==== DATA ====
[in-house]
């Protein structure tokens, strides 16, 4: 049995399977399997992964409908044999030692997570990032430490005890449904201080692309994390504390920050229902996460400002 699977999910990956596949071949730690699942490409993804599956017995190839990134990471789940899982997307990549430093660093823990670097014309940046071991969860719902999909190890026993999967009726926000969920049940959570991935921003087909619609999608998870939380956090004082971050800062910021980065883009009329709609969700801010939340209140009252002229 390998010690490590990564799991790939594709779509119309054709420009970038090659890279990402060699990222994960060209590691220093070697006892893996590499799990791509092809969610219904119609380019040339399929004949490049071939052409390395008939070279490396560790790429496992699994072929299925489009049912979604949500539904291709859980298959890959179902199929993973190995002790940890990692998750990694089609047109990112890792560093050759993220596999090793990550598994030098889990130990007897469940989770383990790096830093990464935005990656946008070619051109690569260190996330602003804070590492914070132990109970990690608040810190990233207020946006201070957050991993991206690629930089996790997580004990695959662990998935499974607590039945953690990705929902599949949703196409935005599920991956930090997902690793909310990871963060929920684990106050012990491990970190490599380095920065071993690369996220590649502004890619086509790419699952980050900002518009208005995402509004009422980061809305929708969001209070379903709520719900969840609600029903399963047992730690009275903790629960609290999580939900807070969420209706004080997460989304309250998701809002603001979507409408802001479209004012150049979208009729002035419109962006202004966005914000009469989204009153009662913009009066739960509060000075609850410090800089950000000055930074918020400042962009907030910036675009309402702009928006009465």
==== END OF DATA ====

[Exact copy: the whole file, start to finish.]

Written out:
[in-house]
């Protein structure tokens, strides 16, 4: 049995399977399997992964409908044999030692997570990032430490005890449904201080692309994390504390920050229902996460400002 699977999910990956596949071949730690699942490409993804599956017995190839990134990471789940899982997307990549430093660093823990670097014309940046071991969860719902999909190890026993999967009726926000969920049940959570991935921003087909619609999608998870939380956090004082971050800062910021980065883009009329709609969700801010939340209140009252002229 390998010690490590990564799991790939594709779509119309054709420009970038090659890279990402060699990222994960060209590691220093070697006892893996590499799990791509092809969610219904119609380019040339399929004949490049071939052409390395008939070279490396560790790429496992699994072929299925489009049912979604949500539904291709859980298959890959179902199929993973190995002790940890990692998750990694089609047109990112890792560093050759993220596999090793990550598994030098889990130990007897469940989770383990790096830093990464935005990656946008070619051109690569260190996330602003804070590492914070132990109970990690608040810190990233207020946006201070957050991993991206690629930089996790997580004990695959662990998935499974607590039945953690990705929902599949949703196409935005599920991956930090997902690793909310990871963060929920684990106050012990491990970190490599380095920065071993690369996220590649502004890619086509790419699952980050900002518009208005995402509004009422980061809305929708969001209070379903709520719900969840609600029903399963047992730690009275903790629960609290999580939900807070969420209706004080997460989304309250998701809002603001979507409408802001479209004012150049979208009729002035419109962006202004966005914000009469989204009153009662913009009066739960509060000075609850410090800089950000000055930074918020400042962009907030910036675009309402702009928006009465």